NC Dinos batting king Son Ah-seop (35) appeared on the YouTube channel Yashin Yaduck on the 17th and confessed his batting theory. He said hitting was instinctive, but there was a lot of research and effort to hit it consistently well.
Son Ah-seop/NC Dinos
It is true that Son Ah-seop shook off the 2022 season and made a breakthrough through “Gangjeongho School” this year, leading to this year’s batting champion, most hits winner, and Golden Glove award. He confessed that it was a time to learn anew from his own batting style.헤라카지노
However, there is basically the second-most hit class in the KBO with 2,416 hits. Because his theory was firmly established, he was able to apply other people’s. Son Ah-seop revealed his own direction for the hit through Yashin Yaduck.
Son mentioned again about his own bat taping. Son Ah-seop thickens the tape around the knob on the bat and hits it with his hands hanging over it. It has the effect of feeling that part with the tip of the bat. “In 2014, Jimenez (80 games batting average of 0.315 with 14 homers and 61 RBIs) was there. That player was taping the bat. I was thinking about long-distance shots, and a lot of long-distance hitters bet and hit it,” Son said.
“You can’t tie and hit the ball if you hold it short, but if you hold it thick, you can still catch it even if you hold it short. Even if you hold it short, you can hang it and hit it, so you can catch both contact and long-distance shots,” Son said. Still, Son is a contact heater, but he can hit long-distance shots anytime.
When the host asked her what it was like to use a short bat, Son said, “I use a 33 to 33.5-inch bat. Rather, if I make a 31-inch bat, the balance of the bat will be out of balance. I won’t be able to use centrifugal force well.” Son did not use the taping bat continuously since 2014, but she was able to see it again this year.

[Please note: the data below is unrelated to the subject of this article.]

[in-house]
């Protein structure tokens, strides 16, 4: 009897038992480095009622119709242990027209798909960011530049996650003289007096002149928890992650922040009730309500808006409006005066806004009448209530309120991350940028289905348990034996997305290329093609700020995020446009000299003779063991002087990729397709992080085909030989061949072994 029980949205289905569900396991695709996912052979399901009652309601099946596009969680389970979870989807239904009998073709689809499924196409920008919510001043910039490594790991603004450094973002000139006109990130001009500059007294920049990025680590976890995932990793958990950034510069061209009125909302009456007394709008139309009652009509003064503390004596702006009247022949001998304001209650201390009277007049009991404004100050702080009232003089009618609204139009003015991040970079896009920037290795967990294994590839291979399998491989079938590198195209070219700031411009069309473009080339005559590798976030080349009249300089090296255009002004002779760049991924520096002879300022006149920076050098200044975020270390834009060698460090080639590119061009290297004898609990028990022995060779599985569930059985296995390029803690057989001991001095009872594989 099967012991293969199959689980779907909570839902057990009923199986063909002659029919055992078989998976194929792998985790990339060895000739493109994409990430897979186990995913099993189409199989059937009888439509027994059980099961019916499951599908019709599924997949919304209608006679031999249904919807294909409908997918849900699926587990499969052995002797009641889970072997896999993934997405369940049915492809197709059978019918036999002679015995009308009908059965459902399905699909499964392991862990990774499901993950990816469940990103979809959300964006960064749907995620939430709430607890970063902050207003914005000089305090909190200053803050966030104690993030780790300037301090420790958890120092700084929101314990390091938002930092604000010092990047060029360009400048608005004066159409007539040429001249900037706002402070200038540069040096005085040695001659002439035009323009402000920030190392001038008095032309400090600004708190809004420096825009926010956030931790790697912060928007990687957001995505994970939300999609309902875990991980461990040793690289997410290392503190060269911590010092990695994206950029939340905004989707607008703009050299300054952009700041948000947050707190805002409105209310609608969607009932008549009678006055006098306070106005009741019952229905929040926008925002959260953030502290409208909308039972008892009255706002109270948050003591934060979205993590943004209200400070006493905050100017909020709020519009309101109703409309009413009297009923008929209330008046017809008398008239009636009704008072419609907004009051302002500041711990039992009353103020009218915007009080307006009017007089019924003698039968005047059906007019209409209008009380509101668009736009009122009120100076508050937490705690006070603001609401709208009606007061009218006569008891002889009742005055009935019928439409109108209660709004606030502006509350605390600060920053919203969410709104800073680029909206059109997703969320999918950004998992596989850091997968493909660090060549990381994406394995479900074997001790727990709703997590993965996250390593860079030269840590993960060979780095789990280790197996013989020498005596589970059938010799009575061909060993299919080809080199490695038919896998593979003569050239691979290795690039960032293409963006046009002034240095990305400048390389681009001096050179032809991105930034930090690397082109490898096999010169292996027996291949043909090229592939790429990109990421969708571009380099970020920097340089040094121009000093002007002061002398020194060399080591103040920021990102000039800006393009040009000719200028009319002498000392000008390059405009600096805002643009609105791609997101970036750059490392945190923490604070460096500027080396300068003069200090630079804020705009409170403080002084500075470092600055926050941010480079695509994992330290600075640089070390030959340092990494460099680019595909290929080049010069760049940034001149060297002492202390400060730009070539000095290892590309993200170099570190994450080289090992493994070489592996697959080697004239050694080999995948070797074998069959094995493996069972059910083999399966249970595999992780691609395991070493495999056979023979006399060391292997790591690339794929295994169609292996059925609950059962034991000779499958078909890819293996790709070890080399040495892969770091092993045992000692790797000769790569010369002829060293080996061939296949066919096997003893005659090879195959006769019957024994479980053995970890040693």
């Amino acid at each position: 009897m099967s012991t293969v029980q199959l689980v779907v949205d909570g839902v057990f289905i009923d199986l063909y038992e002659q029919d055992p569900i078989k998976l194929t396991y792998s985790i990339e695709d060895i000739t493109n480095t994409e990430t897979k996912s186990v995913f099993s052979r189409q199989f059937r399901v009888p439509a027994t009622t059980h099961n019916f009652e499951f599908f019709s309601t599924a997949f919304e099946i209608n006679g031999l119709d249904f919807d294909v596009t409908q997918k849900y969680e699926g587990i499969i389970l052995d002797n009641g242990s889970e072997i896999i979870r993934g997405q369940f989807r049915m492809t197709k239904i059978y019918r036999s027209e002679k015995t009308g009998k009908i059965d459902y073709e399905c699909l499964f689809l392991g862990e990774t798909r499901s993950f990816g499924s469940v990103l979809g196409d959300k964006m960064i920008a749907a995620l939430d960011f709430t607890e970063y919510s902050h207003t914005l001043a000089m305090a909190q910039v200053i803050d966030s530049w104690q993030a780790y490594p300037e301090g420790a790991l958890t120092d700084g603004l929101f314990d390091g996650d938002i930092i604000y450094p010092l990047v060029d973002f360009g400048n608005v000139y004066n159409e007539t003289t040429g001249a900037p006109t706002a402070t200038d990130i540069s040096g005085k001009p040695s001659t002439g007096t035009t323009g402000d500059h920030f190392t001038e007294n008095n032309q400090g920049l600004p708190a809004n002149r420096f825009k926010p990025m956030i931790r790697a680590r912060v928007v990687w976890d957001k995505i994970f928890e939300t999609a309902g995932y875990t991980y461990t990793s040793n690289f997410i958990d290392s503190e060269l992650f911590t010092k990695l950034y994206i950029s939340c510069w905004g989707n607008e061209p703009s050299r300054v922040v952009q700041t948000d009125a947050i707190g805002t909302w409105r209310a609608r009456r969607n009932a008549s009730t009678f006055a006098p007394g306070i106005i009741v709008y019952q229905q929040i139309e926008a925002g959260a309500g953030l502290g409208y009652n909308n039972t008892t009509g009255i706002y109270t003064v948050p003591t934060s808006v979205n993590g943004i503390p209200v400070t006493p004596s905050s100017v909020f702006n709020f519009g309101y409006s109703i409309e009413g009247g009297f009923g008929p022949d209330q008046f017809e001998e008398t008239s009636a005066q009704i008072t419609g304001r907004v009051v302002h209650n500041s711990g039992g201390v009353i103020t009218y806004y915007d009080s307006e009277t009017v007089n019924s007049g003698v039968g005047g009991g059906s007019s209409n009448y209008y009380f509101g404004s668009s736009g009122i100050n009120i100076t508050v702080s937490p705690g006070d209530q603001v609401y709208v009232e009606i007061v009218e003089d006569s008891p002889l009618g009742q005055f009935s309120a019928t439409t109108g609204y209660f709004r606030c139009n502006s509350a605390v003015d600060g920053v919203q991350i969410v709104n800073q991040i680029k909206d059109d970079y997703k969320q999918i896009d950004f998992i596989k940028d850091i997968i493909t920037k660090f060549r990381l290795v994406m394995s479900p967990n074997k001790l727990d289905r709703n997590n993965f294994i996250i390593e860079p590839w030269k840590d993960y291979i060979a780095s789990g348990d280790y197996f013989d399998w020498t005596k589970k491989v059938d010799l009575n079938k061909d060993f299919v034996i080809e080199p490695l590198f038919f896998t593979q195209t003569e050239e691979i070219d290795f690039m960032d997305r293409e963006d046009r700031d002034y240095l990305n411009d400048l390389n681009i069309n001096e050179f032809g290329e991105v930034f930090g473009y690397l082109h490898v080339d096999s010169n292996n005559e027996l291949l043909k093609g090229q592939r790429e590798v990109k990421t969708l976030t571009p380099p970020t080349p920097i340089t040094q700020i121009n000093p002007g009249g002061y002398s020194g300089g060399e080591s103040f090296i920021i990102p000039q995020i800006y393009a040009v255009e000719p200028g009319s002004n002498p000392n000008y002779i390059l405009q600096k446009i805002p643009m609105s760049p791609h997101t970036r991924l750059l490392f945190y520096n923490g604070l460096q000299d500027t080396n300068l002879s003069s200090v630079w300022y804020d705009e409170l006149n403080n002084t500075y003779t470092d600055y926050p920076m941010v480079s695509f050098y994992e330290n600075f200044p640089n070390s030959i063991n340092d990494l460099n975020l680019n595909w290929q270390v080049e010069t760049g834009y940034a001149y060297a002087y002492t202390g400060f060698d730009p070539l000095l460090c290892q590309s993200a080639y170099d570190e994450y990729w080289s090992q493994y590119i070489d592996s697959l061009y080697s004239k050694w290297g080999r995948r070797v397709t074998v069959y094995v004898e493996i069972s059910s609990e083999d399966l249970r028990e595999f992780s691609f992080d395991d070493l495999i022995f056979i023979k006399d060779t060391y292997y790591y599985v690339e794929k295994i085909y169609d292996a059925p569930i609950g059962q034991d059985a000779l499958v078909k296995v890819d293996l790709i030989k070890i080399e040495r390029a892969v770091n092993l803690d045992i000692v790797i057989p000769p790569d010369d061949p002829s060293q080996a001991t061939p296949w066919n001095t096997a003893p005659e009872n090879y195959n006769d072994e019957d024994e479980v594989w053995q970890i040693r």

Also, Son Ah-seop said, “I don’t care at all” about his batting form. Most hitters say this. The moment he is conscious of his batting form at the plate, the timing of the pitcher’s ball is delayed. He only makes a bloody effort until his own consistent posture comes out in the real game.
Son Ah-seop said, “I always look at the center and hit. The batter who gets hit a lot is supposed to increase his average score. However, I don’t try to make noodles by force. You have to hit it instinctively. You don’t have to think about lowering or raising the top (the height of your hand with the bat) to make noodles. That’s not wrong, but what I think is right. I’m trying to hit the second base with a line drive.”
It was explained that there are fewer defenders in the middle than left and right in common sense. He explained that although the pitcher is closest, it is difficult to defend better than fielders who only watch the ball from the beginning because they have to react immediately after pitching.
Basically, he focuses on producing fly balls and line drives, not ground balls. Son Ah-seop said, “You don’t have to hit ground balls. To hit a ground ball means that your wrist goes in quickly. You have to consciously try to float. You judge your condition based on the pitch and don’t think about form. When you prepare for batting, you look at the ground because you lose concentration when you see a pitcher’s face.”
Son won in a home run match against a baseball player-turned host. Of course, Son had the handicap of right-handedness, not left-handedness, but his batting posture was the same as that of left-handedness. This shows that Son has a firm batting theory of his own. “Up until elementary school, I used to use both at-bats,” Son said.